And so we are biased to accept the thinking of people who are probably not thinking well themselves!

I wish that the story ended there. But in I give a number of example of yet another dynamic leading to the same problem. If I really want to be good at X, it is easy for me to convince myself that I am good at X. Once I'm convinced, I will reject all evidence that I might not be good at X. Because I reject it, I stop improving. Because I stop improving, there's a pretty good chance that I'm not nearly as good at X as I think I am.

Sadly, this does not simply happen for random values of X. This dynamic is most likely for the things that are most important. Which means that my certainty of doing well was not just evidence of cognitive bias. Had I taken the warning seriously, it would have been evidence of where my cognitive biases were making it likely that I'd make my most painful life mistakes...

But that's getting far afield of the main point. My main point is to be on the lookout for certainty in yourself and others. When you encounter it, actively look for reasons why that person might have a cognitive bias. Because there is a decent chance that cognitive biases are causing the feeling of certainty.


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comment by CrimsonChin · 2023-11-03T01:52:10.728Z · LW(p) · GW(p)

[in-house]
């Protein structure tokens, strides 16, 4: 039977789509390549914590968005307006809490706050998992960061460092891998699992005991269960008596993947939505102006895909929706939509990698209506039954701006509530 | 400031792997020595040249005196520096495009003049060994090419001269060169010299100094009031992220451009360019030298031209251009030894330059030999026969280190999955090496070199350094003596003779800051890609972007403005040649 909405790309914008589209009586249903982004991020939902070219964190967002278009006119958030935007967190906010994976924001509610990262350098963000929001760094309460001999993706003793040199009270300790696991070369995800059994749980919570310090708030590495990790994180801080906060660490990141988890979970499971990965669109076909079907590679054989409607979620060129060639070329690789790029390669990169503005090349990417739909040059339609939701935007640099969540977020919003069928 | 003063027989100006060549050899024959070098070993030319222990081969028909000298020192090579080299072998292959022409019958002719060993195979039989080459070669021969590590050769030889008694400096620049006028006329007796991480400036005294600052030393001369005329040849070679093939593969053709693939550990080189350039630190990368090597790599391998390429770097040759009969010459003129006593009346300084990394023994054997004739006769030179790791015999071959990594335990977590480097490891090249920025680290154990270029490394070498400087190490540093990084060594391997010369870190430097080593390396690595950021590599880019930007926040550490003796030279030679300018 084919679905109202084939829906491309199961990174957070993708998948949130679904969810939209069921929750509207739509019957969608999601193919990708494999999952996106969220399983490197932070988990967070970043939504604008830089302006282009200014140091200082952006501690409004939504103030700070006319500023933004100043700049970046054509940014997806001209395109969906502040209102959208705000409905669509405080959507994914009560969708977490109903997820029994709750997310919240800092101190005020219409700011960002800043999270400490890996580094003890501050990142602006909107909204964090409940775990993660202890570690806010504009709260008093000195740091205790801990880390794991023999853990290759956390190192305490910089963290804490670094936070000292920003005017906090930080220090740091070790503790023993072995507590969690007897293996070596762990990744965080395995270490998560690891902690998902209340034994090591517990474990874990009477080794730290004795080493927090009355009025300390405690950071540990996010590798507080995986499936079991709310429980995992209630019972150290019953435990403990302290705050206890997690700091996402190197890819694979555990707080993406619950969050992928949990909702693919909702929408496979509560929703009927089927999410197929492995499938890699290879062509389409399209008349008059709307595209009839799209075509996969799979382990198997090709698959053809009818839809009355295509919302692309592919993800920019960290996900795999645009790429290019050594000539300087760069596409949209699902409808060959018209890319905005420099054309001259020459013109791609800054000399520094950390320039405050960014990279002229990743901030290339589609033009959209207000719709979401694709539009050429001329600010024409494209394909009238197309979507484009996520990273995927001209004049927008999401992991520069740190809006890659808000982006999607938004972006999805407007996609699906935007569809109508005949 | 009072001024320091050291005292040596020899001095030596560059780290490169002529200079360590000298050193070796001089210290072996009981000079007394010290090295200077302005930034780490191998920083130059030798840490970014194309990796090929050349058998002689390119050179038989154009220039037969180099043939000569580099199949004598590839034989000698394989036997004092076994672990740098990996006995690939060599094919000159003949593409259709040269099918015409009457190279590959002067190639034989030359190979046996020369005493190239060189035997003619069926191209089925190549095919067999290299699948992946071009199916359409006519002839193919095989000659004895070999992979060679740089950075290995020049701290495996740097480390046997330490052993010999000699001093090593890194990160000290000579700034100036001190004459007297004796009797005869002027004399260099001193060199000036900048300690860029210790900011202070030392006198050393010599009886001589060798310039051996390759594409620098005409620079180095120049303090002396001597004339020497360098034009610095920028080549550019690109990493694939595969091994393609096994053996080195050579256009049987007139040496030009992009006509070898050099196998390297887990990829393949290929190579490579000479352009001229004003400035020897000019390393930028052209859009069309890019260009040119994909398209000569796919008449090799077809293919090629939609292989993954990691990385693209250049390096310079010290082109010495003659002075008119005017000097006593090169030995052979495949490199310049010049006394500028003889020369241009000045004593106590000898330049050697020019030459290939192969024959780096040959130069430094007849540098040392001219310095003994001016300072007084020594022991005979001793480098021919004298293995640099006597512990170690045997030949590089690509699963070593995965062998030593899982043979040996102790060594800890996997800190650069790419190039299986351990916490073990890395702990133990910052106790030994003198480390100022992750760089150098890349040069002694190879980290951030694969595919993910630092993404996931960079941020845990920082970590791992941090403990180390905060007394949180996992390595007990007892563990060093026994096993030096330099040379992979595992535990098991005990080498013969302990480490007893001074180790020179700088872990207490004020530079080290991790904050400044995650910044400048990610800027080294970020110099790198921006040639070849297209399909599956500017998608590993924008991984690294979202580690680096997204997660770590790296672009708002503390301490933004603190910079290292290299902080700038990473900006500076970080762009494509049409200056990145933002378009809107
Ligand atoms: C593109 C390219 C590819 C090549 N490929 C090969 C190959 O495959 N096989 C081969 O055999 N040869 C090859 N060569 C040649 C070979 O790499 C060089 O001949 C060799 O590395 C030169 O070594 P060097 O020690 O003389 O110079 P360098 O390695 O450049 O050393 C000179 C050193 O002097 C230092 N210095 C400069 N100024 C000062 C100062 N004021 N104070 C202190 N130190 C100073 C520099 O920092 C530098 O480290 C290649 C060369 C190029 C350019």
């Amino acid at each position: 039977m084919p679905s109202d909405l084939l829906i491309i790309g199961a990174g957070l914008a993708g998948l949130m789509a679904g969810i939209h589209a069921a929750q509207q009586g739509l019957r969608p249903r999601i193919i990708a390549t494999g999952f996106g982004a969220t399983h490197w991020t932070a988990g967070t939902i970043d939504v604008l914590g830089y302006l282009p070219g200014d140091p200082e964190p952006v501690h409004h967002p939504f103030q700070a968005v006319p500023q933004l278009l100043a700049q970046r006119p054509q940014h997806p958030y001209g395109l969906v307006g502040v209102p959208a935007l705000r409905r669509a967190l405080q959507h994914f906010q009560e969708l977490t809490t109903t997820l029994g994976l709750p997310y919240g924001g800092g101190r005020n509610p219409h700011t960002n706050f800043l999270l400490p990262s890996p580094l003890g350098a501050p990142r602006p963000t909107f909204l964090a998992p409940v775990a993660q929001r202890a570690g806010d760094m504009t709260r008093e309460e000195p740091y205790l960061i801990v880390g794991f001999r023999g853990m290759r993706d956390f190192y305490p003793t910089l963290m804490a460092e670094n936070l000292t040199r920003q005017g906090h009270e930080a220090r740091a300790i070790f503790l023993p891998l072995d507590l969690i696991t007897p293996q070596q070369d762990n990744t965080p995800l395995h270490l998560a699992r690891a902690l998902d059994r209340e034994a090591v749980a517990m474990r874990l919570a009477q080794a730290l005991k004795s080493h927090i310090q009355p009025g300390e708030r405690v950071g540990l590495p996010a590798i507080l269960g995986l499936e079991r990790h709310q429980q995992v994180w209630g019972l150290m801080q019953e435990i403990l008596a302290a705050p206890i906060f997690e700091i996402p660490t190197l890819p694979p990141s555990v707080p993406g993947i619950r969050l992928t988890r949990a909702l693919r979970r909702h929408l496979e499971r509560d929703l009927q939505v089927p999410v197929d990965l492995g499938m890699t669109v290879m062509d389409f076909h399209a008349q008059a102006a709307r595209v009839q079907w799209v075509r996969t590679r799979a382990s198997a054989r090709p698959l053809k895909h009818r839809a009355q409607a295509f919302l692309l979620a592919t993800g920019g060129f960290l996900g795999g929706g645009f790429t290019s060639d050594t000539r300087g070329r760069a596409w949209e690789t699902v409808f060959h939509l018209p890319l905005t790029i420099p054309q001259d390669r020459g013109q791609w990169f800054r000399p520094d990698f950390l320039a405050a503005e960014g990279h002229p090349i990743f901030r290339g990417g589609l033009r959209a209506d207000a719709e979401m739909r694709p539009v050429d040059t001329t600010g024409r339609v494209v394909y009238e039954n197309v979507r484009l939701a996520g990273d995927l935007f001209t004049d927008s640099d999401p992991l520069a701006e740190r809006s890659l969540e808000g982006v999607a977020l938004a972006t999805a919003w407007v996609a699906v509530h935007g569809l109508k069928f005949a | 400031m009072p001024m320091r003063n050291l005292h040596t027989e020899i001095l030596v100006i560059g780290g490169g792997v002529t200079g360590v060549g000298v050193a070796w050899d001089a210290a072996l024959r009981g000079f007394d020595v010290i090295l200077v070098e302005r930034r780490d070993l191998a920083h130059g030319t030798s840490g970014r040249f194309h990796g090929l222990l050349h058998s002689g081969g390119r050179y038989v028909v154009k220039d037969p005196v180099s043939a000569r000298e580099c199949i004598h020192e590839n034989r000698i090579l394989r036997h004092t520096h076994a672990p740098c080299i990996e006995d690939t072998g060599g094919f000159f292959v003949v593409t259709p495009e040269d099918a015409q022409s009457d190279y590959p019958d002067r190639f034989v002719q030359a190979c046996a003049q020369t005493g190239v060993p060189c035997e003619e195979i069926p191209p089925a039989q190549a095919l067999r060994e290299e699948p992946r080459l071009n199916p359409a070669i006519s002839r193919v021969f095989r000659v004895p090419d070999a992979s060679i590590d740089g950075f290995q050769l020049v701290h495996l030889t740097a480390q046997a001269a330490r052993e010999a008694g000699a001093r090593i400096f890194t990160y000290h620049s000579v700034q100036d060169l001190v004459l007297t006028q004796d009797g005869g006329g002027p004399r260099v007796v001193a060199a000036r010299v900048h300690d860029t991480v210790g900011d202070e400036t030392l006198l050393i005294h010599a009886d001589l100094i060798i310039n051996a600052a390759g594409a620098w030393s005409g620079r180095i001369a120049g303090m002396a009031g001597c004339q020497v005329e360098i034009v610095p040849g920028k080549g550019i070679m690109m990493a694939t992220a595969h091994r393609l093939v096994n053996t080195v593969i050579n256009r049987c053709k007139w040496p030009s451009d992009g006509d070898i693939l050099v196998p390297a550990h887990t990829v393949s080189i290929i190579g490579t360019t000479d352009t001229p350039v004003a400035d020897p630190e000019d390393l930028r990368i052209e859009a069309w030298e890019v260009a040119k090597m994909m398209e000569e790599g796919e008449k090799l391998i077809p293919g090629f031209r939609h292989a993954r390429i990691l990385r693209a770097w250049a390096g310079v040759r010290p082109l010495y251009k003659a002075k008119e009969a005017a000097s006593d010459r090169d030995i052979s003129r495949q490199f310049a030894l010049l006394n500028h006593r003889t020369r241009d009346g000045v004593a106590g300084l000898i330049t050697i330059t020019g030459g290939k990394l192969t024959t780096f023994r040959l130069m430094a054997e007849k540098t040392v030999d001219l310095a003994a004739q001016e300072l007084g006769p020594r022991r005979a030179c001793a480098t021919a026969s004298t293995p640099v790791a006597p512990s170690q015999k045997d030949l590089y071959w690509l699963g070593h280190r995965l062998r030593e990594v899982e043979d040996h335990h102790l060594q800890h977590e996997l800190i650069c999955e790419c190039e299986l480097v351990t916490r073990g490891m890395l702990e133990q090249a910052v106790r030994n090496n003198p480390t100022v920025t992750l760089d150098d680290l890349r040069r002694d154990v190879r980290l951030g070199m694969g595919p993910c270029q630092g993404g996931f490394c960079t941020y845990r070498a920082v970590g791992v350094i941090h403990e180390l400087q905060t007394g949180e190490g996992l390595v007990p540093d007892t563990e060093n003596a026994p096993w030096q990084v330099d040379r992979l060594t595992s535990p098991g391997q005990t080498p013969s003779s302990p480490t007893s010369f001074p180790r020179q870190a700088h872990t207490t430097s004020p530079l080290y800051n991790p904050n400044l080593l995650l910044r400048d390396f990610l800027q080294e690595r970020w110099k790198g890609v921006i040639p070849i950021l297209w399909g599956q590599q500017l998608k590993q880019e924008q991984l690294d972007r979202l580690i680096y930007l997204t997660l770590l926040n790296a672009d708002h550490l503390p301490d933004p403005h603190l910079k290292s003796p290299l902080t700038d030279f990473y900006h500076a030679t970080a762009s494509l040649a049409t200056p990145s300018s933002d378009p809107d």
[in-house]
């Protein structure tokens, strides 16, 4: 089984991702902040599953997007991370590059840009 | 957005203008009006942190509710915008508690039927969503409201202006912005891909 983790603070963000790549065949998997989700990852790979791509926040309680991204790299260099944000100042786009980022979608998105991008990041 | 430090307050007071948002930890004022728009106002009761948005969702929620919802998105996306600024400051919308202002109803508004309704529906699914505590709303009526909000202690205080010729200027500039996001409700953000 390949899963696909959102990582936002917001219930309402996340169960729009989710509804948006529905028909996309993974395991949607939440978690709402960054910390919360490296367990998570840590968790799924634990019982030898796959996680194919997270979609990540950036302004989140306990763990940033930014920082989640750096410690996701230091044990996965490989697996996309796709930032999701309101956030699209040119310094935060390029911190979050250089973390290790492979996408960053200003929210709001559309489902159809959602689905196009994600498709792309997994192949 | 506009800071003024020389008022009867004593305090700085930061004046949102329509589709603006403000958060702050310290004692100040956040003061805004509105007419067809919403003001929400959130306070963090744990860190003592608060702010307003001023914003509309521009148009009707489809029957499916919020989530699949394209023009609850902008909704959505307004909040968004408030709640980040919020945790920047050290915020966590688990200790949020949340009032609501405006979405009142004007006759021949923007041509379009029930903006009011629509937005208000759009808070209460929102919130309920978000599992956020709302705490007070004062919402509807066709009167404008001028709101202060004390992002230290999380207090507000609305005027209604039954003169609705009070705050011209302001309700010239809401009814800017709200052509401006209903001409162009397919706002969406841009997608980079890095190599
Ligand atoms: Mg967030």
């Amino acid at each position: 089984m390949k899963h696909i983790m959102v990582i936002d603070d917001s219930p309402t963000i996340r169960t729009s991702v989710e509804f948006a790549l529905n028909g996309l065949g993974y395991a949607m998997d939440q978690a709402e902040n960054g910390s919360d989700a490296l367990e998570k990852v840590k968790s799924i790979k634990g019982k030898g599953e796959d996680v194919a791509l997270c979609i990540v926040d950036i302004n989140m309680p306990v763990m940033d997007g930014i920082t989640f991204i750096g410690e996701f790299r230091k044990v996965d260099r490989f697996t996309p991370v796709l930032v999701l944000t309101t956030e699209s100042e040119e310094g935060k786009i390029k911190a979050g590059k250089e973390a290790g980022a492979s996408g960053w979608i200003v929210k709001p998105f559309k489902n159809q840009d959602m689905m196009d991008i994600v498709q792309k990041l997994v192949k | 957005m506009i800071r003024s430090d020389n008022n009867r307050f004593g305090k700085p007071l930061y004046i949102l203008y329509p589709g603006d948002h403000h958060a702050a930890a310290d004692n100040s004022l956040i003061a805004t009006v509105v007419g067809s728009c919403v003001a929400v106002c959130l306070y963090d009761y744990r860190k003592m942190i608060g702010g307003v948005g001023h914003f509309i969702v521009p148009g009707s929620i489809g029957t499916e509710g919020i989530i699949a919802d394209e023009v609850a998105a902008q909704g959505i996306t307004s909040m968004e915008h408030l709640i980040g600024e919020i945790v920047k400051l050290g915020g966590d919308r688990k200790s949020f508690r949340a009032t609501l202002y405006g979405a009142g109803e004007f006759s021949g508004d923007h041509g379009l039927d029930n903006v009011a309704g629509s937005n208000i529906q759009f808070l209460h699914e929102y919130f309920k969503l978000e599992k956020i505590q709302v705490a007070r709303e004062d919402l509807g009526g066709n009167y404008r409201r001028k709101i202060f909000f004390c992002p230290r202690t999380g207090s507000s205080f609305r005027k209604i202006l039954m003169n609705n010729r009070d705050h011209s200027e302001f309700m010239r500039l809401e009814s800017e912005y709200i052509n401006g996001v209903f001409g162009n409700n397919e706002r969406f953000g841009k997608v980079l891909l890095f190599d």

This is an interesting post. Your linked blog also is very personal and kind and I appreciate that.

My experience is that the things that I consider myself good at are things that interest me... They are the things I am actively reading about and looking for others to share my interest. Therefore it seems to me the things I say I am good at are the things that I am actively working towards being good at. Quite the opposite of the last portion of this post.

I think certainty isn't necessarily more wrought with error. In fact, certainty SHOULD be less error prone.

I see your points though. There are some things that are so valuable to us we couldn't admit we are uncertain. Instead of doing the calculation for how certain we are we just say, "I NEED to be right here so I am certain". I agree it's important to recognize this bias but i don't think certainty is the marker for the bias. I think certainty is 99% great and 1% bad (as in the cases you warn about)

A way to detect the bias you are concerned about would be to try to identify character traits that are most important to you. Ask what would hurt the most to find out weren't true. Then evaluate yourself on those traits and identifying characteristics and recognize that you may be biased here. I don't mean to say this is easy or I have mastered it, just that it might be more dependable than certainty.

I am not sure if that's the best way to ID the bias, but that's my thoughts.

Replies from: RationalDino
comment by RationalDino · 2023-11-03T17:15:12.534Z · LW(p) · GW(p)

I agree that when you feel sure of your reasoning, you are generally more likely right than when you aren't sure.